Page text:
Luna Station Quarterly is a speculative fiction magazine featuring stories by emerging women authors.
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The Volcano Keeper

The Ujimi pine forest reaches up towards the moon, luring pale light to trickle down between jagged treetops and rest on soft powdered snow. Ari follows no path, wandering around the thickened shadows of trees, bending beneath bristled boughs, searching through this patchwork of light and darkness. The pine cones wait for her to find them. Their heat marks, little smudges of light, growing dimmer in the cold. A few are found without fuss, as it used to be in the old days. Their small oval bodies roll into her open palm, scales flexing against her skin. Others remind her of escape pods whose navigation has gone off course, lost in a foreign landscape of winter whites. For those ones, she must sift through the drifts, find their crash points, and rescue the wooden husks from a bitter fate of frostbite and slow rot.

The pine cones are few this evening, barely enough to half-fill the satchel she keeps tucked in her brown cloak. Ari turns home to Mount Panajashi which looms ahead with its rounded peaks, like the head of a woman lying down, uneven mouth opened up to the sky.

The breath of the sleeping volcano is warm and welcoming. Ari navigates the sinuous lava tubes, watching the cold damp rise in a glow of steam from her clothes. Her eyes register frequencies of both light and heat, an unusual trait of her people, so that even in the blackest of caves, she requires no lamp to see. Yet still, she finds herself whispering, “Left for thirty, right for ten, left for twelve, then straight to the end.” It was a game they played as children, back when the corridors were filled with the voices and footsteps of her people. They would cover their eyes with strips of cloth and race to see who could navigate the lava tubes the fastest. Some did it by feel, others memorized step combinations, and everyone earned scraped palms and bloody knees as penance for their mistakes.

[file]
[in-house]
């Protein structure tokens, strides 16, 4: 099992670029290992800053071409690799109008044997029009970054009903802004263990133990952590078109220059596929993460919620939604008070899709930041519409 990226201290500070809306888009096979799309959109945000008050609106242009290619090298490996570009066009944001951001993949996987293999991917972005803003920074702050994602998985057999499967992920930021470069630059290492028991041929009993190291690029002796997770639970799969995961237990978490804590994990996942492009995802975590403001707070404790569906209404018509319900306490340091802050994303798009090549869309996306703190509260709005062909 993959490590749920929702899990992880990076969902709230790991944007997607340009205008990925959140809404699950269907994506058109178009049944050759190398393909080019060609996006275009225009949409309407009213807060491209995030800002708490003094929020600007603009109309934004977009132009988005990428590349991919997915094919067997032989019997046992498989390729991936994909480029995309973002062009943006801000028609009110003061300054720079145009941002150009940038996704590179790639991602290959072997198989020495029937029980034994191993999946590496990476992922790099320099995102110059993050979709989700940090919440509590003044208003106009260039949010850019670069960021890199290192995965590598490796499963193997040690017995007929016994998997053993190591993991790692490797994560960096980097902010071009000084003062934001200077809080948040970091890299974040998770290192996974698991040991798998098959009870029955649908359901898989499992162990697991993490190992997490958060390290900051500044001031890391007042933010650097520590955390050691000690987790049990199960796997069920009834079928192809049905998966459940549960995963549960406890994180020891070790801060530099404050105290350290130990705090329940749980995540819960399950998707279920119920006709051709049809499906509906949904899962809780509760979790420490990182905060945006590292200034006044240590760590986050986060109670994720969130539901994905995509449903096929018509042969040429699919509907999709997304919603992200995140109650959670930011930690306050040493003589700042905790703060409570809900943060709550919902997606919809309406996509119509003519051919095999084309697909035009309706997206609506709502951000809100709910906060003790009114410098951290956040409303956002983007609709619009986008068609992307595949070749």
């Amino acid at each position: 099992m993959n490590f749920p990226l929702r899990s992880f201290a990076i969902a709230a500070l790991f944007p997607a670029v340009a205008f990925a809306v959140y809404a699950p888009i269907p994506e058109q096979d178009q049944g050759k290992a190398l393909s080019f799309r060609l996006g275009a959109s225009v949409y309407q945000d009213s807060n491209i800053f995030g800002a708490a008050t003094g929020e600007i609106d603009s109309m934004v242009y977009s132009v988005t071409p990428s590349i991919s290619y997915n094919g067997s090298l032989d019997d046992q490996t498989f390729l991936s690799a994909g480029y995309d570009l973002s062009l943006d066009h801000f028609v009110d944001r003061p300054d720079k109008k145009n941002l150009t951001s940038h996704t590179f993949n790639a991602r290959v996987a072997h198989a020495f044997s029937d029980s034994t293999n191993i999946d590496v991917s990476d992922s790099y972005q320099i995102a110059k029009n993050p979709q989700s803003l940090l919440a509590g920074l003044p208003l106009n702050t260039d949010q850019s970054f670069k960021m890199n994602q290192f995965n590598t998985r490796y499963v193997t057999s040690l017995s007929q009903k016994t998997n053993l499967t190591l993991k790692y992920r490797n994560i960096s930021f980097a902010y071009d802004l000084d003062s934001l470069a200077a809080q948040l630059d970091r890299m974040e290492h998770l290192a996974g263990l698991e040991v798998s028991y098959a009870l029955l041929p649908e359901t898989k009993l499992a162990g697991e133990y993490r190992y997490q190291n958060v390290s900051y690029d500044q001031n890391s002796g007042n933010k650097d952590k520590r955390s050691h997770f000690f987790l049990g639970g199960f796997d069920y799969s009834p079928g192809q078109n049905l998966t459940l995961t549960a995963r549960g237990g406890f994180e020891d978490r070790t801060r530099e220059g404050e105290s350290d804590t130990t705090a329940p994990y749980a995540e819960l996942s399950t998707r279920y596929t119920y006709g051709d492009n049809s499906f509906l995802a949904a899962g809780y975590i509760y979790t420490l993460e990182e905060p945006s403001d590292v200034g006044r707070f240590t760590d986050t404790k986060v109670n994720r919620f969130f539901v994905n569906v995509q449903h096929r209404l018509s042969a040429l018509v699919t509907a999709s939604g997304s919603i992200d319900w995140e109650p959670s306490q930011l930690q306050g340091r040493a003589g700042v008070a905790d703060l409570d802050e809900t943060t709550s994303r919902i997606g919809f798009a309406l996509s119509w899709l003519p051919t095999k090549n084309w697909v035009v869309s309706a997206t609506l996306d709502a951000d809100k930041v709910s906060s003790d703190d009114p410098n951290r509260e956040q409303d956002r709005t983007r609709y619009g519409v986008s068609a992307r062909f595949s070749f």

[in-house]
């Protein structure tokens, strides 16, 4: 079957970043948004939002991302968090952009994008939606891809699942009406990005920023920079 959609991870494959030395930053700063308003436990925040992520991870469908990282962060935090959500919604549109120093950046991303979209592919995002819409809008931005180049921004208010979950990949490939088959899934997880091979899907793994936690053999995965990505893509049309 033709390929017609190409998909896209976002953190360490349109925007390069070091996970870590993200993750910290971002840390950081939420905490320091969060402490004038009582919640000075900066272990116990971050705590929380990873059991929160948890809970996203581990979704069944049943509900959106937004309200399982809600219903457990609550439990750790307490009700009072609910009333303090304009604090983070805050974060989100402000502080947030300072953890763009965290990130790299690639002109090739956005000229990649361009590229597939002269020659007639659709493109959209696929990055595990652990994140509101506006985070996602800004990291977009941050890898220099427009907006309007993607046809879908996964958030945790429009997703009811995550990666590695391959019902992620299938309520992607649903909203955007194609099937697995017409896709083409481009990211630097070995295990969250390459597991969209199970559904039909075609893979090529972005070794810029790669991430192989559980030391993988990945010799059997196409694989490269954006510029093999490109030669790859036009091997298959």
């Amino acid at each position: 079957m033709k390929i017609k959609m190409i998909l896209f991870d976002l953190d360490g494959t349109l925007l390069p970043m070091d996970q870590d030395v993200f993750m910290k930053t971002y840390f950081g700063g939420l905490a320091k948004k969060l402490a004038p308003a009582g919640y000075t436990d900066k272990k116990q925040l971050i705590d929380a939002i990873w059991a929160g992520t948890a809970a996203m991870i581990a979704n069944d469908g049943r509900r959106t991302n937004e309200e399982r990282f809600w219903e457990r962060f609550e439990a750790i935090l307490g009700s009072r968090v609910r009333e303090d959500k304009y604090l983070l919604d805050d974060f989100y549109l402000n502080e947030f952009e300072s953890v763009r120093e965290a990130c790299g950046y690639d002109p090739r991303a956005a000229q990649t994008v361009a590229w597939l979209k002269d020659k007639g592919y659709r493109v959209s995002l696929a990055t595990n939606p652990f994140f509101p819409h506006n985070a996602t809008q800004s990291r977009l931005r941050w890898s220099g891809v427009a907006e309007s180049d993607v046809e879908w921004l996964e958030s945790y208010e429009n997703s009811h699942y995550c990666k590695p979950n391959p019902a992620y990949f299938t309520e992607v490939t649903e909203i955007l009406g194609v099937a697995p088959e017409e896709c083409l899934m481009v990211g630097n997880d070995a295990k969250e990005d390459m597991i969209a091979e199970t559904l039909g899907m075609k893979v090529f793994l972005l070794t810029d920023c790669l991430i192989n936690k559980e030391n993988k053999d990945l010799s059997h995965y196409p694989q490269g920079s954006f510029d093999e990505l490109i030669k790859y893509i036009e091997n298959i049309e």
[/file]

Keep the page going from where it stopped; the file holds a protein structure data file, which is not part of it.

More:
The Seeding Chamber is a small circular room with a dozen fist-sized holes clustered in the center of the floor, black and open, like baby birds waiting to feed. One by one, Ari plops the pine cones into these smooth small gullets. The cones will continue on, rolling past heated vents, opening up in the simmering subterranean heat, yielding the faint sticky scent of sap and their precious cargo of seeds. Gravity and series of sharp ledges will separate seed from cone. The seeds will slip through narrowing channels until they breach the cave walls and are gathered, warm and naked, into waiting hands. Meanwhile, the spent cones, too big to follow the seeds, will continue on down the rocky path to incineration. In theory. But sometimes, Ari imagines little Hrokai live behind the walls, plucking out the seeds and saving the dry crusty scales to cover their round demon bodies.